The researchers then randomly selected one drawing to act as a prototypical example of a fictitious category of animals called "crutters." The 20 animals that matched the prototype on at least three of the most salient features were considered crutters. The rest of the animals--having two, one or no salient features in common with the prototype--varied in how much they looked like crutters.
Once they developed the crutter categorization system, the researchers trained study participants on the task and then asked them to decide which of the 64 animals were crutters. Participants had to use either direct comparison to make their assessments--judging which animals were crutters based on their overall resemblance to the picture of the prototype--or a stated rule that members of the category matched the prototype on three of the four target features.
The findings were more robust than the researchers anticipated. On average, people with Alzheimer's disease were as good as age-matched controls at using comparison-based judgments about the novel animals. Their performance suffered only when they had to use rule-based judgments.
The researchers got even stronger results when they limited their analysis to those patients who had demonstrated deficits in semantic memory. Those without semantic memory deficits--but who were equally impaired on a general scale of dementia--were able to make rule-based judgments almost as well as people without cognitive deficits.
"The implication of this finding is that the rule-based loss is not trivial, and may be the core cause of the [semantic memory deficits] in Alzheimer's disease," says McGill University neurologist Howard Chertkow, MD, who studies semantic memory deficits in people with the disease. "This research proves that an approach to semantic memory deterioration that focuses on impairment in process, rather than on storage of long-term information, can yield fascinating and informative results."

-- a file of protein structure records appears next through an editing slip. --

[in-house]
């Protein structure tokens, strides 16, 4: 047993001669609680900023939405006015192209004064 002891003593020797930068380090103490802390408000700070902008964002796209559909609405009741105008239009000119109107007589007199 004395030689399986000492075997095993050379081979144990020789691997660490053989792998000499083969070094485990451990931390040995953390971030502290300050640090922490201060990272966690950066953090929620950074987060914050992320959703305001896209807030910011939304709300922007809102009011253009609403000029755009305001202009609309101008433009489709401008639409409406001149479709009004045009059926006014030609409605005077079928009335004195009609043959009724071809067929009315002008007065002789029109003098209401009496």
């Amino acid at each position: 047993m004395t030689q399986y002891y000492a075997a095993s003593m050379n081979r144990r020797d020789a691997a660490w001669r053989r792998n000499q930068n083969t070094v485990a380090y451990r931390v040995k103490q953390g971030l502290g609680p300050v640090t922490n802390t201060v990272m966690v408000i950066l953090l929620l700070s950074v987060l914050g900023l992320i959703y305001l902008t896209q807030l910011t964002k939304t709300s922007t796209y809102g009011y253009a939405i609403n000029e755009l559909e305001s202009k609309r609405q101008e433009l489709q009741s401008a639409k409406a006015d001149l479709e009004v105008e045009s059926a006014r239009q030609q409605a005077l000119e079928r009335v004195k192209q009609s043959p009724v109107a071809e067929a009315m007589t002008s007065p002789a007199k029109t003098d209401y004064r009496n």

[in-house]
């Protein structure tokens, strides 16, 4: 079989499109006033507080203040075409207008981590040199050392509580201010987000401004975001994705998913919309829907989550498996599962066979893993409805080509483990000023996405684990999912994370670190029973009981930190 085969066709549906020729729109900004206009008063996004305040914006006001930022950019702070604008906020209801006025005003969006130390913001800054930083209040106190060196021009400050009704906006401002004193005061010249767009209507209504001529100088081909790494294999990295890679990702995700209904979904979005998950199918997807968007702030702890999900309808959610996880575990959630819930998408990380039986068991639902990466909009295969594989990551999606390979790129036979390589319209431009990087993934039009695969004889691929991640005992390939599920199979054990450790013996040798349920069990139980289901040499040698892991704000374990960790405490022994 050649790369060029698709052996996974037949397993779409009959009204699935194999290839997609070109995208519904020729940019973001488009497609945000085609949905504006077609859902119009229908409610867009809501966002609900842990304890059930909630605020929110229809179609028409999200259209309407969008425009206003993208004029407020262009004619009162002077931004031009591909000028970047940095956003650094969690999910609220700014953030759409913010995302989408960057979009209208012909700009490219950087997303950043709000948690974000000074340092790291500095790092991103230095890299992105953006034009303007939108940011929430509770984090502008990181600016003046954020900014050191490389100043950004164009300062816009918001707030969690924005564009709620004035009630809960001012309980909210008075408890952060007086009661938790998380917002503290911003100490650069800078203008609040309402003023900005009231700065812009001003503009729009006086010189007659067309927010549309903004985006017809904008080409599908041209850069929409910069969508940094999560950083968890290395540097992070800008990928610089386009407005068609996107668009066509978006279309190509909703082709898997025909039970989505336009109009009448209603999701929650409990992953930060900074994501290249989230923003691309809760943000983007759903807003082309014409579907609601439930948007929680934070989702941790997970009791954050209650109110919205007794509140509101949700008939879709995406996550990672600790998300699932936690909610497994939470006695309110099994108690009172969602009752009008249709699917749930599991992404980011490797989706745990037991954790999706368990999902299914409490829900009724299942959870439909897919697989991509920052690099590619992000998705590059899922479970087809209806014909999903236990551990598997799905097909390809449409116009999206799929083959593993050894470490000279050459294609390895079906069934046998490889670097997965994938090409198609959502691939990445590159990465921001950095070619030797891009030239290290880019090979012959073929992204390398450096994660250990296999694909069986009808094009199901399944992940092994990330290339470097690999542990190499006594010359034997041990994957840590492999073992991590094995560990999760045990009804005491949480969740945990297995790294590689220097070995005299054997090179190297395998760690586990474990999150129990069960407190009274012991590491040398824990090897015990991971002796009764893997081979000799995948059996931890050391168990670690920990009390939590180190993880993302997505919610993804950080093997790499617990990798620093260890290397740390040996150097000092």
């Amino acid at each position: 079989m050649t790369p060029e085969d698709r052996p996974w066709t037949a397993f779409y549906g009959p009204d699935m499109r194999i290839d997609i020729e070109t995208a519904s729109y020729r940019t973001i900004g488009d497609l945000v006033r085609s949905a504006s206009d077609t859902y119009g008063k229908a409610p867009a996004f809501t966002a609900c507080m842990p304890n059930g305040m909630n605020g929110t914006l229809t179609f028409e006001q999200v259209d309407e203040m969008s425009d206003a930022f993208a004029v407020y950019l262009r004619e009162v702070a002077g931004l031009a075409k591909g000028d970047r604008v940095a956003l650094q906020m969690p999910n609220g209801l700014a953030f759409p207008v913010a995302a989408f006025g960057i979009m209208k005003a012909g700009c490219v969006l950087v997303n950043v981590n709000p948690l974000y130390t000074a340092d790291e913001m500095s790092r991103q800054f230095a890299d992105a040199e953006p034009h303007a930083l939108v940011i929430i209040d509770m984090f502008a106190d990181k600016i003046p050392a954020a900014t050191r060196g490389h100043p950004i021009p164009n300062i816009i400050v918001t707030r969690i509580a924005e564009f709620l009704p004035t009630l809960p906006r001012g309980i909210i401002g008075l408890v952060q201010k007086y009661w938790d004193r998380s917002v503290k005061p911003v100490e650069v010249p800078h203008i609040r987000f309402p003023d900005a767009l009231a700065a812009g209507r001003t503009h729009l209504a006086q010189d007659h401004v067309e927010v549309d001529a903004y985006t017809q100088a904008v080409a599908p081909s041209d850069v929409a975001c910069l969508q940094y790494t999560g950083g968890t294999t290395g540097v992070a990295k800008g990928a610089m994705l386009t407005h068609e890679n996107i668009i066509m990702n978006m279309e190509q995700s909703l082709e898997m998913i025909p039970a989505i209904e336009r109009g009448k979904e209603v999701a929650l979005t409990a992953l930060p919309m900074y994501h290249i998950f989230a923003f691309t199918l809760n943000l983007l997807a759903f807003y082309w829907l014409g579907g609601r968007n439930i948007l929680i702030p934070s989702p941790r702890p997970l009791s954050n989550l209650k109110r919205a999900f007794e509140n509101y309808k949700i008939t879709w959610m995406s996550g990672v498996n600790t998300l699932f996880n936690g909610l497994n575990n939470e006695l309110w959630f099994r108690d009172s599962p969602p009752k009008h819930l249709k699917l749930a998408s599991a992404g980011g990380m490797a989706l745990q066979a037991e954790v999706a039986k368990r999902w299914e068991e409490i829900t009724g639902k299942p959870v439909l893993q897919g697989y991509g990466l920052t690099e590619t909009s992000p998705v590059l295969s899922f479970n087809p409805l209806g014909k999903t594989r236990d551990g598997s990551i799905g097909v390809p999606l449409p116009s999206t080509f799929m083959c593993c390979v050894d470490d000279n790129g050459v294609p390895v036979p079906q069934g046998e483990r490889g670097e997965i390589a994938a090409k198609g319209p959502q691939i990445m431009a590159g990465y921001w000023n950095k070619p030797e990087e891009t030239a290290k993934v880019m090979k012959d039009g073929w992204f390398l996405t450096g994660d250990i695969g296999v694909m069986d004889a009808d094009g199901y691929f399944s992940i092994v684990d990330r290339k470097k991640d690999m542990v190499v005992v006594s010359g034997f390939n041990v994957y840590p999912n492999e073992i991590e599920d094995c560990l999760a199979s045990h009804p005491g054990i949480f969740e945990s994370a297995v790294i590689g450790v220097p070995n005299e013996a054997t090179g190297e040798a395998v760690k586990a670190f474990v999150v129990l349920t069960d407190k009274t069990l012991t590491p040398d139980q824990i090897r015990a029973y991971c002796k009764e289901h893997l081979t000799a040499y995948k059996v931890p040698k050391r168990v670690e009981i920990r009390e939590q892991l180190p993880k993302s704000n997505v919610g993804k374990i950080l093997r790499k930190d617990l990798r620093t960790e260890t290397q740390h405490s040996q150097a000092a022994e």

Connecting behavior to brain
Another finding from this study may also help Koenig and Grossman connect their behavioral findings to specific types of brain pathology. Specifically, those Alzheimer's patients who did poorly on the rule-based judgments also scored poorly on tests that measured higher order executive function, which controls functions such as planning and rule use. By connecting semantic memory deficits to problems with executive function, these findings suggest that the area of the brain that controls executive function may be critical to rule-based semantic memory. It also leaves open the idea that other types of semantic memory deficits are associated with damage to different parts of the brain.
This research strongly supports the idea that semantic memory involves multiple processes supported by
different brain circuits, says Salmon. As part of a larger program of investigation at Penn that uses brain imaging to link areas of degeneration to specific deficits, Koenig and her colleagues have homed in on those circuits in healthy young adults. In particular, they have found that rule-based categorization involves specific portions of frontal cortex that appear to contribute to executive functioning.
"That's exactly what you'd want to do," says NIMH's Martin. "Piece out what part of the patients' impairment reflects an actual loss of knowledge, which would be expected to be tied to pathology in the left temporal lobe, and what part reflects a processing deficit--for example, impaired retrieval--perhaps tied to frontal lobe pathology."
Beth Azar is a freelance science writer in Portland, Ore.